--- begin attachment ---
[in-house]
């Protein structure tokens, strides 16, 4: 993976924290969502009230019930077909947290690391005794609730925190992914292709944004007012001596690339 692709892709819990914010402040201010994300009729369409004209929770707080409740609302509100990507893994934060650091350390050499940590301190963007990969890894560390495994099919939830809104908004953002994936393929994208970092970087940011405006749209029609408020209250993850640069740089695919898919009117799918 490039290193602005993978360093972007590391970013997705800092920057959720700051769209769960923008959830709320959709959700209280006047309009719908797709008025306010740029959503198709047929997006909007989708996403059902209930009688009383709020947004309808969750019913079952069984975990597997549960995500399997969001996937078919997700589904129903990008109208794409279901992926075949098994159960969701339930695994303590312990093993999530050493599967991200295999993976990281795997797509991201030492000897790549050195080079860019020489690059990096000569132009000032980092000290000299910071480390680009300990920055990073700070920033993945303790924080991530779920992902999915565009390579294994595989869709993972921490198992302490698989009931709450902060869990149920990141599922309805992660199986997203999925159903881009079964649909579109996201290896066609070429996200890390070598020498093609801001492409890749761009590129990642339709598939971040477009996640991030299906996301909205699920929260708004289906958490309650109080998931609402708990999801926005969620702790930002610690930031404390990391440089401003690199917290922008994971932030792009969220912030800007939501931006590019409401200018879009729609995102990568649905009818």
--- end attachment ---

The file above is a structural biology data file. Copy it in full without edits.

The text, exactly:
[in-house]
């Protein structure tokens, strides 16, 4: 993976924290969502009230019930077909947290690391005794609730925190992914292709944004007012001596690339 692709892709819990914010402040201010994300009729369409004209929770707080409740609302509100990507893994934060650091350390050499940590301190963007990969890894560390495994099919939830809104908004953002994936393929994208970092970087940011405006749209029609408020209250993850640069740089695919898919009117799918 490039290193602005993978360093972007590391970013997705800092920057959720700051769209769960923008959830709320959709959700209280006047309009719908797709008025306010740029959503198709047929997006909007989708996403059902209930009688009383709020947004309808969750019913079952069984975990597997549960995500399997969001996937078919997700589904129903990008109208794409279901992926075949098994159960969701339930695994303590312990093993999530050493599967991200295999993976990281795997797509991201030492000897790549050195080079860019020489690059990096000569132009000032980092000290000299910071480390680009300990920055990073700070920033993945303790924080991530779920992902999915565009390579294994595989869709993972921490198992302490698989009931709450902060869990149920990141599922309805992660199986997203999925159903881009079964649909579109996201290896066609070429996200890390070598020498093609801001492409890749761009590129990642339709598939971040477009996640991030299906996301909205699920929260708004289906958490309650109080998931609402708990999801926005969620702790930002610690930031404390990391440089401003690199917290922008994971932030792009969220912030800007939501931006590019409401200018879009729609995102990568649905009818």